Nutrition for Athletic Performance: A Focus on Hydration
By Marie Spano, MS, RD, CSCS, CSSD
A new position paper from the Academy of Nutrition and Dietetics (the Academy), the American College of Sports Medicine (ACSM), and the Dietitians of Canada, focusing on the various nutrition factors that influence athletic performance, was published in the March issues of the Journal of the Academy of Nutrition and Dietetics and Medicine & Science in Sports & Exercise.
An evidence-based analysis that involved more than eight years of nutrition research, the position paper offers new perspectives on calorie, nutrient, and fluid intake; nutrition strategies for exercise recovery; the use of performance-enhancing supplements; and the importance of individualized strategies to meet each athlete’s nutrient needs, performance goals, and demands while considering food preferences, training schedule, and medical history.1
This article will discuss the latest guidelines on achieving and maintaining proper hydration for optimal athletic performance.
Before learning how to achieve and maintain hydration, it’s good to know the consequences of fluid losses and how the body inherently protects itself. During exercise, muscular contractions generate heat, which must be dissipated to avoid an excessive rise in core body temperature, a dangerous drop in blood volume and subsequent cardiovascular strain, and altered metabolic and central nervous system functioning. Sweat helps the body cool down, although excessive sweat and electrolyte losses can impair athletic performance and result in health complications.1 Sweat fluid losses >2% of body weight, particularly in hot weather, can impair cognitive functioning and aerobic performance. When sweat fluid losses rise to 3% to 5% of body weight in cooler environments, performance declines in high-intensity sports, sports requiring technical skills, and aerobic exercise. Cardiac output, sweat production, and blood flow to skin and muscle are impaired when sweat fluid losses rise to 6% to 10% of body weight,1,2 so it’s imperative that athletes are well hydrated before, during, and after exercise.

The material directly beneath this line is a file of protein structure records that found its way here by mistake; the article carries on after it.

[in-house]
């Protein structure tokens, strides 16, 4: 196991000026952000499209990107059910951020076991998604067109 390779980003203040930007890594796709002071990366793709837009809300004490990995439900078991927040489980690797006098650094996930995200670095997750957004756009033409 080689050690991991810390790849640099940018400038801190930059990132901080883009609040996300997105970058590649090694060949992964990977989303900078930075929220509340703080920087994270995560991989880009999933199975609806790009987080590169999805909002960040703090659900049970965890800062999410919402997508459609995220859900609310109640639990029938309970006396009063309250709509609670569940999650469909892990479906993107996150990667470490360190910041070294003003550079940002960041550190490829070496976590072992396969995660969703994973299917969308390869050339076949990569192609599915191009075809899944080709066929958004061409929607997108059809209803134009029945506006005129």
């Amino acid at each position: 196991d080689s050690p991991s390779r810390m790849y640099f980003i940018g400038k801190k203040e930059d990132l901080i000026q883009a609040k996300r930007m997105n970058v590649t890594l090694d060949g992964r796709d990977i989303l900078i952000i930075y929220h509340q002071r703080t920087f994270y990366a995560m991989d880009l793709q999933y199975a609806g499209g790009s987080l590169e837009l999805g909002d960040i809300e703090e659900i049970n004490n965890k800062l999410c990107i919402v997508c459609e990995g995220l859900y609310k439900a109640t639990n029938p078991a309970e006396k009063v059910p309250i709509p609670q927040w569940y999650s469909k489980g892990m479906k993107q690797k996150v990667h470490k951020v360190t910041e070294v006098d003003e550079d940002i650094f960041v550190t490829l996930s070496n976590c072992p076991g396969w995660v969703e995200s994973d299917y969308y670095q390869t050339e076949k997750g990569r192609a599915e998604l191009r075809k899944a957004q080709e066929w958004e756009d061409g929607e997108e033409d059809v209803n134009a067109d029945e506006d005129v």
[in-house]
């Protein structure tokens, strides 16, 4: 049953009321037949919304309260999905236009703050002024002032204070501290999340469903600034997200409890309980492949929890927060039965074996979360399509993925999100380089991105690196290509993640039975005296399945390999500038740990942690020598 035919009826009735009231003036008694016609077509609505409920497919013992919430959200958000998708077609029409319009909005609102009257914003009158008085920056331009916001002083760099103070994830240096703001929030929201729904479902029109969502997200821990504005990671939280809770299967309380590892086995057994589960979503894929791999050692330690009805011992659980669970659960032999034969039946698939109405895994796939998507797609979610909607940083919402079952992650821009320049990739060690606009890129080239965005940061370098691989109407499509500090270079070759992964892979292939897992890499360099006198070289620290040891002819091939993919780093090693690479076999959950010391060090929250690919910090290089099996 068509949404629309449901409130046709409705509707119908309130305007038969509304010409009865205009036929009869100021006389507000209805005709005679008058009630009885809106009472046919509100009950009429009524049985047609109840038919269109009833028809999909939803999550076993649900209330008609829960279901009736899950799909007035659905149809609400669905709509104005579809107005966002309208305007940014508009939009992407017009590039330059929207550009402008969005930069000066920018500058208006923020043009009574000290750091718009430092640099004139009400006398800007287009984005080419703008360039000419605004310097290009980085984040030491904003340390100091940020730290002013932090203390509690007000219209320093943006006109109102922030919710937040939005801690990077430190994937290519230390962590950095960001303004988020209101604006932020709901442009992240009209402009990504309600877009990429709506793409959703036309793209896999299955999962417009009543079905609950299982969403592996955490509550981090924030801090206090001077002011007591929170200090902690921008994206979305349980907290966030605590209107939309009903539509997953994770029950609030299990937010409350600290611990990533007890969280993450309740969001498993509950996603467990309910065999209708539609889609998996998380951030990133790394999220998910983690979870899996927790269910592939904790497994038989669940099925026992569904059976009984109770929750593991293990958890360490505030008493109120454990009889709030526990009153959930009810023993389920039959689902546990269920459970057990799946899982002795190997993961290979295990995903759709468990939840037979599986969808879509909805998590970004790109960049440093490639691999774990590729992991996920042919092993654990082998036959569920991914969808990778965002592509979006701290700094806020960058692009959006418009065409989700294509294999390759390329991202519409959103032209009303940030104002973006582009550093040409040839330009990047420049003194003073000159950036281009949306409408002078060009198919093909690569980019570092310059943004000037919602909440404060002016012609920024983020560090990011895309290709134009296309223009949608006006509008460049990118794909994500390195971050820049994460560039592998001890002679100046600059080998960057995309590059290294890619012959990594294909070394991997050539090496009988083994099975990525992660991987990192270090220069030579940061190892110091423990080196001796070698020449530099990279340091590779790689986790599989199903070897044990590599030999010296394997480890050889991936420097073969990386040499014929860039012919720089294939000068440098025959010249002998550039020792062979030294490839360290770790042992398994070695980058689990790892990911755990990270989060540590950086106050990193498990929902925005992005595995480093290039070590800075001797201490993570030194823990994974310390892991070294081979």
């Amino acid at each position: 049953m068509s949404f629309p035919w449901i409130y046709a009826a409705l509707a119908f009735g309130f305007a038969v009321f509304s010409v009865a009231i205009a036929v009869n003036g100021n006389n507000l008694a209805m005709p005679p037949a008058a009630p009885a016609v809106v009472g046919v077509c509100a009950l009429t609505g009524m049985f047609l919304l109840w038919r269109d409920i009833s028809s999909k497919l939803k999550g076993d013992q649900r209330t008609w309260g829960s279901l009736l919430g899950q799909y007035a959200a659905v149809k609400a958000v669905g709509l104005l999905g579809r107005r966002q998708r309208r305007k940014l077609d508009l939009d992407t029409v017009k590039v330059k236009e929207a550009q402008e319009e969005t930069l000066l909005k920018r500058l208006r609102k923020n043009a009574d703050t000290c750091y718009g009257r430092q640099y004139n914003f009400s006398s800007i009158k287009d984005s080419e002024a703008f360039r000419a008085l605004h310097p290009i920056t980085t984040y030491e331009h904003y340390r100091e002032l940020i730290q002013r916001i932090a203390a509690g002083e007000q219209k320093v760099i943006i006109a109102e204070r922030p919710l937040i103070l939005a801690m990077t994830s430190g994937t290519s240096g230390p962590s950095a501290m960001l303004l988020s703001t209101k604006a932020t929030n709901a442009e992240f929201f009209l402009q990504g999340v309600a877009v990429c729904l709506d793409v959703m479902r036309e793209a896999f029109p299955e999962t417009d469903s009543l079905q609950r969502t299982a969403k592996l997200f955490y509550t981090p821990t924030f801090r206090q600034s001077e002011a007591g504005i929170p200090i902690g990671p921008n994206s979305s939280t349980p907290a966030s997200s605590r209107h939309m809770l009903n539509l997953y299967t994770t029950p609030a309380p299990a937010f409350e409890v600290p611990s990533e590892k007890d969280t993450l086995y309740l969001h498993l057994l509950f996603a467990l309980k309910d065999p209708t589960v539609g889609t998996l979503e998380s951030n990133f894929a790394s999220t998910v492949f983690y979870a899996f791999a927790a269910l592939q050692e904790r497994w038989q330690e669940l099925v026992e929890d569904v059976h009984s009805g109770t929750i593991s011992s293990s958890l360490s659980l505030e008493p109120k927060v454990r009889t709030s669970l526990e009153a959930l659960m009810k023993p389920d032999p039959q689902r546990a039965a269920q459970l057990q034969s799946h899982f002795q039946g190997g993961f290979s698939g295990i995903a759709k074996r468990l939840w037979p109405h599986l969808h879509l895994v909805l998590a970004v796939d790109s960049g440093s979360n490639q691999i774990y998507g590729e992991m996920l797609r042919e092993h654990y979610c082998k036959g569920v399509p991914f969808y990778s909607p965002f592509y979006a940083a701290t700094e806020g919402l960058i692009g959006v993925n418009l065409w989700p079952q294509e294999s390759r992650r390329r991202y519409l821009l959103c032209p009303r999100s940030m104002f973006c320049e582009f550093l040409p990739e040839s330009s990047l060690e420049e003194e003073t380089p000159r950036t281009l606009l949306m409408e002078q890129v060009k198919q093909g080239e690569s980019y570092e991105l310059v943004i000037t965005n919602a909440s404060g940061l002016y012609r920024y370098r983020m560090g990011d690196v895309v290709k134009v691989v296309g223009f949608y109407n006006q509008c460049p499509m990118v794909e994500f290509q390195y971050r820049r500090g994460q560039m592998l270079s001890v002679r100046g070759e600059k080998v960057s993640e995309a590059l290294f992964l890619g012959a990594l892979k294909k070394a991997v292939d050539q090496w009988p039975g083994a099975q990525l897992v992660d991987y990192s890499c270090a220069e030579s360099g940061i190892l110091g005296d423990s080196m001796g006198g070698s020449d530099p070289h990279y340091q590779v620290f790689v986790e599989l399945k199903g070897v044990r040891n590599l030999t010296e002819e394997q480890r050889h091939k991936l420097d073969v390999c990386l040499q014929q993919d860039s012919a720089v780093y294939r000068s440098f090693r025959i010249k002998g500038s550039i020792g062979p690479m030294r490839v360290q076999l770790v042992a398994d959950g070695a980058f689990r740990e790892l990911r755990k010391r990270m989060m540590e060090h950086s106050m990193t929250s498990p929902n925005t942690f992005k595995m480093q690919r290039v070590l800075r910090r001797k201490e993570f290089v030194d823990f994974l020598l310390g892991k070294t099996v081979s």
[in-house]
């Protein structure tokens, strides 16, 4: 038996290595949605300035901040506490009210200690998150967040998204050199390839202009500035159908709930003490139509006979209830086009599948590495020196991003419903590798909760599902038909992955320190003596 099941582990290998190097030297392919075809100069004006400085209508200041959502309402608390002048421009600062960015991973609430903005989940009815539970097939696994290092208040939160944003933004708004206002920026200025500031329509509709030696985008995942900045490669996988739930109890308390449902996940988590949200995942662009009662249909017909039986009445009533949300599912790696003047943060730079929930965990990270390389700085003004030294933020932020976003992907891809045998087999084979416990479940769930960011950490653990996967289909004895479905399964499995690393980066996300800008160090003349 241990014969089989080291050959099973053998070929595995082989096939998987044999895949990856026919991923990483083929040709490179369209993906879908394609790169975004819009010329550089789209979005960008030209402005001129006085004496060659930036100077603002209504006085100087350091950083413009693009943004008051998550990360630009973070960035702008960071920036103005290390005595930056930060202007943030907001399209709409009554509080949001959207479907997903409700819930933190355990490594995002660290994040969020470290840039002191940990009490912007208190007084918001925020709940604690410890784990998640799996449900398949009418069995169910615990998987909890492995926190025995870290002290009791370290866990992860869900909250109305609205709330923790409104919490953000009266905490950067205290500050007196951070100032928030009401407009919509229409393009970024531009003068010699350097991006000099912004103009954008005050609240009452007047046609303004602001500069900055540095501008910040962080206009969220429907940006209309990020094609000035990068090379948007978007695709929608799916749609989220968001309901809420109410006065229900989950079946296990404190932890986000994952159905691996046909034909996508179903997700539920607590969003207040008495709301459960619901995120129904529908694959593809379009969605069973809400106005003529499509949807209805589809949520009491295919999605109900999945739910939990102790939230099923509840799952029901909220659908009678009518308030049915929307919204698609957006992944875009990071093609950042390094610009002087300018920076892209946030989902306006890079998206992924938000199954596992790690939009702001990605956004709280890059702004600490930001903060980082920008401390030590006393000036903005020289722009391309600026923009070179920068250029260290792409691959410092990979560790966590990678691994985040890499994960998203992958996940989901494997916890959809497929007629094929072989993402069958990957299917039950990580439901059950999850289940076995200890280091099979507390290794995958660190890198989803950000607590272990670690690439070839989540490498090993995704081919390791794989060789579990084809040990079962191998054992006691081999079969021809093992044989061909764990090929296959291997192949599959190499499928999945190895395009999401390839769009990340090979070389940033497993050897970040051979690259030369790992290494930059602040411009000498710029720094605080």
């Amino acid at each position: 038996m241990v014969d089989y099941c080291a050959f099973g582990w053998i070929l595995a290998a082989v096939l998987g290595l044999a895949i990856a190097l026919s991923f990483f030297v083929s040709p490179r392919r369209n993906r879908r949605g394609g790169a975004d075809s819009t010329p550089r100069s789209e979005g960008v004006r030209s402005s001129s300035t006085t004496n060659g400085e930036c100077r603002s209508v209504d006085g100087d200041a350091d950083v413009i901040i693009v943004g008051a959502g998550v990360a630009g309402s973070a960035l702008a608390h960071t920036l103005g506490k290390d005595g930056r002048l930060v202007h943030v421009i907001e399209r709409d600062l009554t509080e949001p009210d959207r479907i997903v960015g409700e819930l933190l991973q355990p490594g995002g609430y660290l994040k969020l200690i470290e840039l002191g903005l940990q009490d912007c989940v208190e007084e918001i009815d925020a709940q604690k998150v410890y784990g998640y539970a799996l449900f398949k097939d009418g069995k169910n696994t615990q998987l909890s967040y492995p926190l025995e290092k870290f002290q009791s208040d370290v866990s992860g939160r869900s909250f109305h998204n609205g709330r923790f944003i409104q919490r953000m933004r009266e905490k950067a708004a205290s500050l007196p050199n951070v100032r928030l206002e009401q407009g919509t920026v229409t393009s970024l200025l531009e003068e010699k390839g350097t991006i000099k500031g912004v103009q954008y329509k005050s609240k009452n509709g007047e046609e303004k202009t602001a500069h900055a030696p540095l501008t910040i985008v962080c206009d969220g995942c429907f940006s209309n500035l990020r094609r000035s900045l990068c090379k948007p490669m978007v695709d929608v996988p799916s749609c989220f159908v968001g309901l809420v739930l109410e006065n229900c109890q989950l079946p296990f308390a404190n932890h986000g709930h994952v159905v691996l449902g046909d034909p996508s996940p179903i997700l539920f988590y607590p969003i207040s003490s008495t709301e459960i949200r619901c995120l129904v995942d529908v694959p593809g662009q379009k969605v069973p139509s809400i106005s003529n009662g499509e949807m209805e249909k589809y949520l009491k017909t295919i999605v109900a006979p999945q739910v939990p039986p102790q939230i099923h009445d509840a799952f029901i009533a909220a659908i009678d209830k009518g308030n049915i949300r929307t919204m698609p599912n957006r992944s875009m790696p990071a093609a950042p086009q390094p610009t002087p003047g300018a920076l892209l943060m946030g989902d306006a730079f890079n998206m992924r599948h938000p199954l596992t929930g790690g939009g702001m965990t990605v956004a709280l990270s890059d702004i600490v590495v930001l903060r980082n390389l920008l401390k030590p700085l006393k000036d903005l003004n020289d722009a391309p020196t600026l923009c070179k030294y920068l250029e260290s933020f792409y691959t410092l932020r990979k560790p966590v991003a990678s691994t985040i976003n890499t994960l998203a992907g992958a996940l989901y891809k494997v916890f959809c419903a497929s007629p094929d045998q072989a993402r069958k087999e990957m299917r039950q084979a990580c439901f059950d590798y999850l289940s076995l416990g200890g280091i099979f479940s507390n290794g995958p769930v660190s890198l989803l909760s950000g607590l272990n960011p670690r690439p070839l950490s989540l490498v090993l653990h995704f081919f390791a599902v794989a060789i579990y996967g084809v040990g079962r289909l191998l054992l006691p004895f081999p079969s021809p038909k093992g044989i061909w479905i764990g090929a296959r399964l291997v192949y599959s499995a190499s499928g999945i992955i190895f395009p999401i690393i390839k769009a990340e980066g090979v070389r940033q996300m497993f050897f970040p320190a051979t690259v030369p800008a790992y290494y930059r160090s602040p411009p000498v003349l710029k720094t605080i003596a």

Assessing Hydration Status
Acute changes in body weight often reflect fluid fluctuations in athletes who are calorically balanced. Athletes can assess day-to-day hydration changes by keeping track of body weight each morning after voiding and before eating and drinking. In addition, dietitians can assess hydration status by measuring urine specific gravity (USG) and urine osmolality (UOsmol) to determine the concentration of solutes in urine. A USG reading <1.020 is indicative of euhydration. (RDs should give athletes a sealed urine cup so they can collect their first urine in the morning.) USG and UOsmol should be measured first thing in the morning, because values can be misleading if urine is assessed during periods of rehydration. If a dehydrated athlete consumes large volumes of fluid, they will urinate large volumes of fluid for a period of time before becoming euhydrated. However, during this period, USG and UOsmol are misleading, as both values will indicate that the athlete has achieved euhydration when in fact they’re still dehydrated.
Attaining and maintaining proper hydration will be different for every athlete because fluid needs are based on individual training demands, environmental conditions, and sweat losses. The position paper provides the following general guidelines that dietitians can tailor to individual clients.
“Athletes who begin exercise in a hypohydrated state will have a difficult time achieving euhydration during training,” says Laura J. Kruskall, PhD, RDN, CSSD, LD, FACSM, FAND, director of nutrition sciences at the University of Nevada Las Vegas. General recommendations suggest consuming 5 to 10 mL/kg bodyweight over a two- to four-hour period before exercise to achieve a pale urine color and allow for sufficient time to void excess fluid. However, the recommendation to assess urine color is controversial. The 2007 ACSM position paper “Exercise and Fluid Replacement” notes that “Urine color and urine volume are often subjective and might be confounded.” Also, urine will be pale in color during the immediate rehydration period after dehydration although the athlete is still dehydrated. To achieve proper hydration, athletes may want to add sodium to their sports drinks or preworkout meals to help retain the fluid they’re consuming. The amount of sodium they add to drinks and meals depends on their total dietary sodium intake and sodium losses through sweat while training in a particular environment. An experienced sports dietitian can help athletes determine whether they need more sodium before exercise and how much they should consume.